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Recovery Park goal includes indoor urban ag, horse stables, neighborhood employment

Gary Wozniak sees himself as a food systems developer and a job creator. And no, he's not running for president but rather looking to redevelop a 3-square-mile area on Detroit's East Side into self-sustaining farms with their own production and distribution systems. Ambitious enough, we think.

An excerpt from The Hub:

Recovery Park started as leaders from SHAR (Self Help Addiction Rehabilitation) were looking to create jobs for people with barriers to employment. Looking at the talent pool and the physical resources Detroit abundantly has--land, road infrastructure, access to fresh water--the natural conclusion was urban farming and food system development.

The difference between Recovery Park and other urban farming/ urban redevelopment programs is in both size and scale. While most community farming produces few jobs that are often dependent on grant funding, Recovery Park’s model aims toward something more self-sustainable.

"We’re taking a look more at commercial indoor agriculture so that the jobs are year round," Wozniak says. "We can get three, maybe four, growing seasons working indoors."

Intriguing stuff, yes? Read more here.

MSU invests $1.5 million in Detroit farming project

It's nice to see Detroit going green. Yes, we're talking about the accelerating urban agriculture scene, but we're also cool with the increased presence by Michigan State University in the city. Sparty and Detroit are collaborating on a massive $1.5 million farming project.

An exerpt from HuffPost Detroit:

As the earth's population continues to concentrate in cities and resources become more scarce, the university believes that the world will become increasingly dependent on urban farming to meet its food needs.

"By 2050, food production will need to double -- using less water and energy than today," MSU President Lou Anna K. Simon said in a release. "We see great opportunity to do good locally and connect globally."

More here.

NYT gets a glimpse of Midtown's Green Garage

We know that the Green Garage is a different kind of incubator, as the New York Times headline writer says. But we like this bit even more.

An excerpt:

(Tom) Brennan says he believes that traditional incubator and accelerator programs extrude entrepreneurs through a mechanized, one-size-fits-all process, sometimes spurring founders to charge ahead without first finding clarity on what they want to do, or why. Instead of focusing on acceleration, he’s working to build a start-up culture that’s a rough analogue of the slow-food movement: intimate, deliberate, unhurried. It’s an organic approach he knows won’t be for everyone.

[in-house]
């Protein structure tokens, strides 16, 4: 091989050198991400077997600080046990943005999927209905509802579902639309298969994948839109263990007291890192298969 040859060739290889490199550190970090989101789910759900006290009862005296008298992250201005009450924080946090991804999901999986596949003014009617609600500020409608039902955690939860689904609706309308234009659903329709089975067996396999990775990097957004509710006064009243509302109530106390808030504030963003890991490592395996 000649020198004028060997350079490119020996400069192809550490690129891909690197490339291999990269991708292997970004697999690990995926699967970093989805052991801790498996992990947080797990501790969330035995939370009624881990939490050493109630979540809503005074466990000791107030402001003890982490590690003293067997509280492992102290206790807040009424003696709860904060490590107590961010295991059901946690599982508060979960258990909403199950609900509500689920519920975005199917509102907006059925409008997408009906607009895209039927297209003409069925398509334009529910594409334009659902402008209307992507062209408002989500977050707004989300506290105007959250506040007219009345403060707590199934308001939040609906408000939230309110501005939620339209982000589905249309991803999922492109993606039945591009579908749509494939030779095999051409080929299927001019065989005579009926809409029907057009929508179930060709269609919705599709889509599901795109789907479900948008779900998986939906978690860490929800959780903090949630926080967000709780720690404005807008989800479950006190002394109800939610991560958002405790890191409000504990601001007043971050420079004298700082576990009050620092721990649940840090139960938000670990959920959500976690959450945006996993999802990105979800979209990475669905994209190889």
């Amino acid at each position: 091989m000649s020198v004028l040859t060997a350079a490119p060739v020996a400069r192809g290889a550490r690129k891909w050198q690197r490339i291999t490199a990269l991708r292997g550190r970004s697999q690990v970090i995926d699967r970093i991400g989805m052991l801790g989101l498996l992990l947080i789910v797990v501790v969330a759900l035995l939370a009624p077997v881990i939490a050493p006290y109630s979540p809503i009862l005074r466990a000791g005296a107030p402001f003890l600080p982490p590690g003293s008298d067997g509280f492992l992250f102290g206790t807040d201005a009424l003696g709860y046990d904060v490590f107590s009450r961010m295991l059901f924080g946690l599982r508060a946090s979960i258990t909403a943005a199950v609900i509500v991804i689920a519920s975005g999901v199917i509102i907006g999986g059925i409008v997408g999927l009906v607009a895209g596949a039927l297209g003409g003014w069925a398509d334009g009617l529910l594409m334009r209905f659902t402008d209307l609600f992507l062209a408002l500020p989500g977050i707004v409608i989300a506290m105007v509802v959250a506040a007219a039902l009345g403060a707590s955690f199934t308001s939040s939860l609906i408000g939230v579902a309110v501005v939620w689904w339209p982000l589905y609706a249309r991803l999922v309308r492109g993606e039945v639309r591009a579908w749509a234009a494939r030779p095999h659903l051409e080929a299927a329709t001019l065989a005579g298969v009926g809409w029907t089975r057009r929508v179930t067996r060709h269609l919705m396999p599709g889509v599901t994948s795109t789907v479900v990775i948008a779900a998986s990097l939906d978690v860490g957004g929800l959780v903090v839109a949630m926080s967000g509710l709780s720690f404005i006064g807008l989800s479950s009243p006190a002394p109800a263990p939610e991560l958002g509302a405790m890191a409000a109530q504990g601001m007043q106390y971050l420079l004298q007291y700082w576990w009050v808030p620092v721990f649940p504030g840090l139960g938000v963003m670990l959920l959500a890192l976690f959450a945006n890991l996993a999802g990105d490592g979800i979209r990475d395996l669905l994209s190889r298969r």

Read on here.

Mode Shift links renderings of expanded D-Cut and Midtown Loop

Some of the best news we heard all last week was about the extention of the Dequindre Cut, from Gratiot to Mack Avenue, and the creation of the Midtown Loop, which will take the trail through the heart of Wayne State University and Brush Park. Also in the plans: a connector that will link Eastern Market with Hamtramck.

Pictures tell even a better story. Take a look at these accessed from the Mode Shift Move Together site.

Hamtown Farms to bear rare fruit trees

We've been following the progress of this Hamtramck tree planting project for the past month or so, and we're happy to see that the ground-breaking of Hamtown Farms was a success. Check out this excerpt: 

Dozens of hands dug, pulled, rolled, shoveled and tamped the rock-hard earth in the hopes of eventually harvesting a pawpaw orchard, hazelnut bushes and vegetables near the flowers and open space of Michigan’s most densely packed city.

Wow, love that description, by Detroit Free Press staff writer Megha Satyanarayana. And the picture of cool Mayor Karen Majewski, ready to dig in. Read more here.

Freep: Options for Detroit Works includes "green residential"

Yes, we know Detroit Works planning and discussion has been underwhelming at times. But we still believe the only solution to addressing a shrinking population within a 140-square mile area is smart decision-making about how to use land rapidly "going back to nature." 

First read this excerpt from a piece by the very busy John Gallagher and then get on with the rest of the story.

What the Detroit Works planners call building blocks and other planners have called neighborhood types include districts devoted mostly to retail or industry, districts with a mix of homes and urban farms, and districts devoted to a blue-green landscape used for storm-water retention or natural wetlands.

We can't hide our love for the concept of "green residential," by the way. Read about that and more here.

Detroit, bike city: HuffPost's cycling series shifts into extra gear

In case you're missing HuffPost Detroit's ongoing series on cycling culture in Detroit, no doubt because you're out riding in the city, don't give it a second thought. There is a lot to dig into and get inspired about.

Like his story about Sarah Sidelko, who founded a bicycle program called Fender Bender, for women and the LGBTQ community.